"Urbina's vision for the property is incredible," says Paramount Superintendent Brian Chapin. The architect is not simply restoring the course to Tillinghast's original design; it's more accurate to say he's remodeling it to execute Tilly's philosophy as it applies to today's game. The result is a course designed for golfers who use their brain as well as brawn to play the game.
More than a few holes on the 6,724-yard (from tips) par 70 course will make you stop and think before whaling away with your driver. The 361-yard first hole sets the mental tone for the entire round. A well-traveled road cuts across it about 200 yard off the tee, making driver a less-than-wise choice unless you're absolutely sure you can carry the ball 235 yards dead straight. Plenty of players used to try that shot since the worst that could happen was generally a couple of scuff marks on your ball. Then Urbina restored "Tilly's Sahara," a narrow cross bunker full of sand and surrounded by fescue along the road. No more lucky rolls across the asphalt.
In general, the bunkers and tee boxes have been tweaked throughout the course. The greens were restored to their original size (they tend to shrink over the decades), but the original Tillinghast contours weren't changed much. The greens at Paramount have traditionally been the course's main defense and Urbina wisely kept them slick and curvy.
|Paramount's Fifth Hole|
A particularly devilish revision was to the 400-yard fifth hole. Urbina moved a dangerous cross bunker directly into the landing area off the tee and added a new bunker on the left side of the fairway, which also happens to be the best place to aim your drive. A safe shot to the right side of the cross bunker can leave you blocked by overhanging trees for your approach, so take careful aim off the tee and consider whether you really want to hit driver here.
The most controversial change was to the seventh hole, which went from a mediocre par five where players were literally required to lay up off the tee to protect traffic on the road to what is now a short, funky, and fun par four. It's now only 307 yards from the tee, making it drive-able if you can draw your ball around the bunkers and fescue guarding the sharply-slanted green. Big-hitting members (and those who think they drive the ball 350 yards) objected to the short hole, however, so a new tee box at 380 yards was under construction when I was there. In my opinion, those who opt to play from there will have made a mediocre choice.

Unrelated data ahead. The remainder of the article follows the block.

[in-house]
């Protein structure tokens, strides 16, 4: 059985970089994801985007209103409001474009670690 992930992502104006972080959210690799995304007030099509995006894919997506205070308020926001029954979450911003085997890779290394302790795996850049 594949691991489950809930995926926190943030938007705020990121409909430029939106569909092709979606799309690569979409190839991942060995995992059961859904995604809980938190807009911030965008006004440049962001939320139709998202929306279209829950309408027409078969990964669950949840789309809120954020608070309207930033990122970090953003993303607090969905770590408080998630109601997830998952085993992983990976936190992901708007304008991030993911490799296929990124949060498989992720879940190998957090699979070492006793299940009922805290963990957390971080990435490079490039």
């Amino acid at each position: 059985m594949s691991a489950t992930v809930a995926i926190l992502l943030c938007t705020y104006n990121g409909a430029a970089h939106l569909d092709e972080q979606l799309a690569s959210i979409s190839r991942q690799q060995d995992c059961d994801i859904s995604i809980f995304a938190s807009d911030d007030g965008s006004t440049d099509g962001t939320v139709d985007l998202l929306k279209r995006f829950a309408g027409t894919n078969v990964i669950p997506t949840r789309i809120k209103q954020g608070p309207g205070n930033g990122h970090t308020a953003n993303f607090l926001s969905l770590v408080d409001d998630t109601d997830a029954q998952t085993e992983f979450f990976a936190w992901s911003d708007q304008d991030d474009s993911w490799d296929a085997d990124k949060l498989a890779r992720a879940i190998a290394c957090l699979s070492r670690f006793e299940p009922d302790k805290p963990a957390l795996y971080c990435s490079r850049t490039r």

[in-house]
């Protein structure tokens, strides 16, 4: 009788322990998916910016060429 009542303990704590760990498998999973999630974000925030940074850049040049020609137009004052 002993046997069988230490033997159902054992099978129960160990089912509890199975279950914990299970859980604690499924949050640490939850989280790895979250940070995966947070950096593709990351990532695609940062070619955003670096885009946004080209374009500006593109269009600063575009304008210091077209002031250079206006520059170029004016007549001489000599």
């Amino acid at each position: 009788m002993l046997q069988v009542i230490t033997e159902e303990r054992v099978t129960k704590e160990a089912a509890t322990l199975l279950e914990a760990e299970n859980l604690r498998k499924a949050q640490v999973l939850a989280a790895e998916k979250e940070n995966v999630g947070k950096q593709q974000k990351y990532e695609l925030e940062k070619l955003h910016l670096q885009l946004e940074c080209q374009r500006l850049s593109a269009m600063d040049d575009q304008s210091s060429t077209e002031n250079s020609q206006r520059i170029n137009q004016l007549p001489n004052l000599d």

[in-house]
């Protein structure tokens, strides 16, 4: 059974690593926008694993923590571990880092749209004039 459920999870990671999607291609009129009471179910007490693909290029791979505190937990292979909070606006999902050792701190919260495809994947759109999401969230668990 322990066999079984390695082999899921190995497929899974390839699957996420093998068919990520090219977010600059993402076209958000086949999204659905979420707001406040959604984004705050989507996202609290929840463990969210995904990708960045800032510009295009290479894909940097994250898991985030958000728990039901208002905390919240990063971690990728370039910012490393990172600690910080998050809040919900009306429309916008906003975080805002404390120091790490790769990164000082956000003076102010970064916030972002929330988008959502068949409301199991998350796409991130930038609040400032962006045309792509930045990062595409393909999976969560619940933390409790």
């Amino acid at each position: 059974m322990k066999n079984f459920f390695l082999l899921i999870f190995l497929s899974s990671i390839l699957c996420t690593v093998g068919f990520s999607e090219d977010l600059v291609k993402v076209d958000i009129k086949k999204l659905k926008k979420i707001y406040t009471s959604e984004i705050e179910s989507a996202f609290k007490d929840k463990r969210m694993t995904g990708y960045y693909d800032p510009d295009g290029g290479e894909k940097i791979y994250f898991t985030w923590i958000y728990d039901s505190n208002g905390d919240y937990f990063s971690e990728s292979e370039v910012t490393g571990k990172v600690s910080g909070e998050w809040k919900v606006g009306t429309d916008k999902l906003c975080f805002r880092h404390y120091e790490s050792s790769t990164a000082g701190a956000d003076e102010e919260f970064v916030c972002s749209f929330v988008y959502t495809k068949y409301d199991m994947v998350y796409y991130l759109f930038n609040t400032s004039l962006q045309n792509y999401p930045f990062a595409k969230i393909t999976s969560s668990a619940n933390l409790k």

A prime example of how Urbina adapted Tillinghast's design to the modern game is the thirteenth hole, a monster par three even in Tilly's day. When most drives went 180 yards, it was a near-impossible 229 yards from the tips, which made it sort of a par three-and-a-half. To keep up with today's technology, Urbina put in a new tee box that stretches it to 250 yards, still beyond the reach of most players even with a driver.
The pride and joy of the new Paramount is the eighteenth hole, a 179-yard par three. Before Urbina gave it his special treatement, it was an anti-climactic finish to your round. Now, it's a shot-maker's delight that will reward the player who makes the right choices and punish the ones who over-reach. The new eighteenth is a "reef hole," a Tillinghast concept that Urbina refined to perfection. The player has three options created by bunkers, ridges, and rough that require absolute commitment to the shot strategy. It can be played short and right, leaving a pitch over bunkers in front of the green, long and left where you'll have a moderate (depending on pin position) chip, or right at the flag--as long as you can float the ball 180 yards and stop it on a dime.
Paramount Country Club (formerly Dellwood) got new owners a couple of years ago. They're sinking money into all facets of the beautiful, classic property including significant upgrades to everything from the banquet facility to the tennis courts. They are to be most heartily commended, though, for their investment in this fine, fascinating golf course.
Among many other books, Dave Donelson is the author of Weird Golf: 18 tales of fantastic, horrific, scientifically impossible, and morally reprehensible golf